Days of unilateralism are over: What Jaishankar said on Quad

The Indian foreign minister said we have entered a new phase of international relations and the full impact of China's re-emergence will be felt more than those of major powers. 
Jaishankar narrated how former Indian Prime Minister Rajiv Gandhi went to China in 1988 to boost the New Delhi's relationship with Beijing predicated on the fact that the border would be peaceful and tranquil. (File photo)
Jaishankar narrated how former Indian Prime Minister Rajiv Gandhi went to China in 1988 to boost the New Delhi's relationship with Beijing predicated on the fact that the border would be peaceful and tranquil. (File photo)
Published on Sep 06, 2021 05:50 PM IST
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By, New Delhi

Union external affairs minister S Jaishankar on Monday said the Quad grouping is the solution to resistance towards reformation of international organisations.

“Days of unilateralism are over, bilateralism has its own limits and multilateralism is simply not working well enough,” Jaishankar was quoted as saying by news agency ANI as he delivered a keynote address at the JG Crawford Oration in Australian National University.

S Jaishankar was speaking on India's perspective on the Indo-Pacific and India-Australia relations in the face of global security challenges and rising economic and human toll from the coronavirus disease (Covid-19) pandemic.

He stressed that Asia and the Indo-Pacific are vast expanses, with greater diversity and less collective persona.

“The focus of Asian sub-regions on growth and modernisation led them to take a relatively minimalistic view of political accompaniment of their economic journey,” the foreign minister was quoted as saying.

The Quad, or the Quadrilateral Security Dialogue, is a strategic group comprising the United States, Japan, Australia and India. Its first inklings go back to 2007 but a recent resurgence is largely seen as a strategy to counter China's growing influence in the Indo-Pacific region.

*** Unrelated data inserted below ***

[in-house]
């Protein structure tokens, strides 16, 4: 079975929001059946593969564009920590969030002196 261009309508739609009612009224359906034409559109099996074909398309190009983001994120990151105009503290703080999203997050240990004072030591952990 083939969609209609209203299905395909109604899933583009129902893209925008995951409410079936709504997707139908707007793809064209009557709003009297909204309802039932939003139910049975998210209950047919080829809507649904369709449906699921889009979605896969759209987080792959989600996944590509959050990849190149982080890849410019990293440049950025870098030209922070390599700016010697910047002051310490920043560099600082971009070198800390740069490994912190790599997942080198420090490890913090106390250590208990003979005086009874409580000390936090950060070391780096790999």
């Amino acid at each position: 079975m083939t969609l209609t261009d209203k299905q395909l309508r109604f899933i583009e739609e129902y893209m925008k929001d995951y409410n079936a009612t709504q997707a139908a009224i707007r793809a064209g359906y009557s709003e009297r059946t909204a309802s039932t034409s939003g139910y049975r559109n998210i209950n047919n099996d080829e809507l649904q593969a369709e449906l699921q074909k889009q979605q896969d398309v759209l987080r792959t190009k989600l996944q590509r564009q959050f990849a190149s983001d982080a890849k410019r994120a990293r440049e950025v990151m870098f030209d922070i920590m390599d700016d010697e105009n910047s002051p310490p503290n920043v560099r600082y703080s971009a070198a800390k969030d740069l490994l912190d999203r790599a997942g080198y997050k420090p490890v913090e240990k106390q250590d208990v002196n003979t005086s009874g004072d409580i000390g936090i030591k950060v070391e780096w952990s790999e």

“As we seek to discern outlines of what emerges next, there's no question that Indo-Pacific would be very much at its core. Even though Asia has been more dynamic than Europe in the last few decades, its regional architecture is far more conservative,” Jaishankar added.

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Prime Minister Narendra Modi is expected to discuss bilateral ties, the security situation in Afghanistan, counter-terrorism and the Indo-Pacific region with US President Joe Biden during his visit to Washington, DC on September 23.

This will be followed by a physical summit of Quad partners on September 24, and Modi's address at the UN General Assembly on September 25.

Speaking further on the security challenges in the Asia-Pacific region, Jaishankar said, “Where the US is understandably struggling as an entrenched power in respect of new manifestations of exerting influence and wielding power. It not only has inherent vulnerabilities but also structural constraints while engaging in contemporary forms of competition.”

The Indian foreign minister said we have entered a new phase of international relations and the full impact of China's re-emergence will be felt more than those of major powers. “Let's be clear, this is not just about the rise of another power, however major,” he said.

Elaborating on Indo-China relations, Jaishankar narrated how former Indian Prime Minister Rajiv Gandhi went to China in 1988 to boost New Delhi's relationship with Beijing predicated on the fact that the border would be peaceful and tranquil. “We did that by a series of agreements which built confidence, which said don't bring your military to the border,” Jaishankar was quoted as saying.

“After 1975 when we had a relatively small clash, we actually had no fatalities on the border. Yet what we saw last year was a complete departure. There was a very large Chinese military presence in very operational mode at the border without a good reason,” Jaishankar further said

He mentioned the Galwan Valley clash in Eastern Ladakh in June last year, and how it led to the loss of lives on both sides of the Line of Actual Control between India and China. “It has taken the relationship in a completely different direction,” Jaishankar said, adding, “In India, the challenge of how to manage our relationship with China ranks very very high.

While China calls the Quad security dialogue as the new NATO framed against Beijing, the Quad partners view it as a grouping where democratic countries can get together and cooperate to build up resilient supply chains, health architecture, disaster management and security to the shipping lanes handling the trade of the world, particularly in the Indo-Pacific.

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Friday, January 28, 2022